JpGraph provide the possibility for you to rotate the generated graph an arbitrary angle. This will only affect the actual graph (axis, axis titles, labels and so on) and not fixed elements on the graph like title or footer.
Rotation is probably most used to rotate a graph 90 degrees, for example a bar graph to get the effect of horizontal bars.
Performance note: Adding a rotation transformation will make the graph generation slightly slower since each point of the graph as to go through a transformation step before being stroked on to the image. JpGraph optimizes this by using a pre-calculated transformation matric and also optimizes the special case 90 degrees.
By default the center of the rotation will be the center of the plot area, which may or may not coincide with the center of the entire image.
To control the rotation you use the two methods
There is actually a third method that you could use, adding a translation to the graph after the rotation. Since this probably a very little used method we don't discuss it further but refer the reader to the class reference instead Graph:image::SetTranslation()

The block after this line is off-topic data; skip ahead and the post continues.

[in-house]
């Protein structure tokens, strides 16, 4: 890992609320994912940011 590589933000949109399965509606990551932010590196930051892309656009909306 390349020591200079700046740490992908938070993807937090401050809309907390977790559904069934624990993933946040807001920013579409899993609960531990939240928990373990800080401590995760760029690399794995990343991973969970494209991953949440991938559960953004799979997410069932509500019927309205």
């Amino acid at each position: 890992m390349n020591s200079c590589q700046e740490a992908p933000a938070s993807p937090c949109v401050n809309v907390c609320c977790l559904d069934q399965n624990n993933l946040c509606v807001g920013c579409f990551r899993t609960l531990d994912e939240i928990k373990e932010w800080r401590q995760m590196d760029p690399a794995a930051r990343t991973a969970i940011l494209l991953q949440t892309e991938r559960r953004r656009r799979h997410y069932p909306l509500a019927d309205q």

When you rotate an image you should be aware of that the individual
labels on the axis are not rotated. The design decision behind this is
a) Bit mapped font can't be rotated
b) Maintain readability
Please remember that you may still rotate the labels by calling the Axis::SetLabelAngle() method.
Since the anchor point for labels is by default the optimum for graph at 0 degree you might want to adjust the anchor point and alignment for the labels on the axis to get a better visual appearance on you rotated graph. This is accomplished by the method Axis::SetLabelAlign() For a detailed discussion on how to do this please see the section on horizontal bar graphs, ( Working with bar plots )
The table below shows some examples on different kinds of rotation to give you an idea of how changing the angle and rotation center may be used to generate different effects. The top left graph is the original image. The point of rotation has been marked with a red-cross in each of the images.
As you can see from the images above if you rotate about any other point than the center of the plot area the plot can be placed outside the image after rotation.
Since the rotation, by design, only affects the plot area it is often most effective to use when the color of the margin is the same as the background color.